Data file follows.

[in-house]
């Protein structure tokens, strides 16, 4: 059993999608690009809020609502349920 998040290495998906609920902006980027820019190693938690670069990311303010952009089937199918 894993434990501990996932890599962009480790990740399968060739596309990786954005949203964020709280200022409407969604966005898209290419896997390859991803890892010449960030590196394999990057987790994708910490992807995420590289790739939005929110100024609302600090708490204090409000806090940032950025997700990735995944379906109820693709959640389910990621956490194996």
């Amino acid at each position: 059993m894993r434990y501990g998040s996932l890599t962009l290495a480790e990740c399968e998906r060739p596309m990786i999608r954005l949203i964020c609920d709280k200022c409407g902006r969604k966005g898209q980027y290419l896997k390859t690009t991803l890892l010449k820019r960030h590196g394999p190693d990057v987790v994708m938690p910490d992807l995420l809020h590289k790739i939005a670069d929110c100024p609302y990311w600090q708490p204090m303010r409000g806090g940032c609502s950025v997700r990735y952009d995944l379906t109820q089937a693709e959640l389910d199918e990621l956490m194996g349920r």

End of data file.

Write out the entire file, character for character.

[in-house]
């Protein structure tokens, strides 16, 4: 059993999608690009809020609502349920 998040290495998906609920902006980027820019190693938690670069990311303010952009089937199918 894993434990501990996932890599962009480790990740399968060739596309990786954005949203964020709280200022409407969604966005898209290419896997390859991803890892010449960030590196394999990057987790994708910490992807995420590289790739939005929110100024609302600090708490204090409000806090940032950025997700990735995944379906109820693709959640389910990621956490194996």
């Amino acid at each position: 059993m894993r434990y501990g998040s996932l890599t962009l290495a480790e990740c399968e998906r060739p596309m990786i999608r954005l949203i964020c609920d709280k200022c409407g902006r969604k966005g898209q980027y290419l896997k390859t690009t991803l890892l010449k820019r960030h590196g394999p190693d990057v987790v994708m938690p910490d992807l995420l809020h590289k790739i939005a670069d929110c100024p609302y990311w600090q708490p204090m303010r409000g806090g940032c609502s950025v997700r990735y952009d995944l379906t109820q089937a693709e959640l389910d199918e990621l956490m194996g349920r």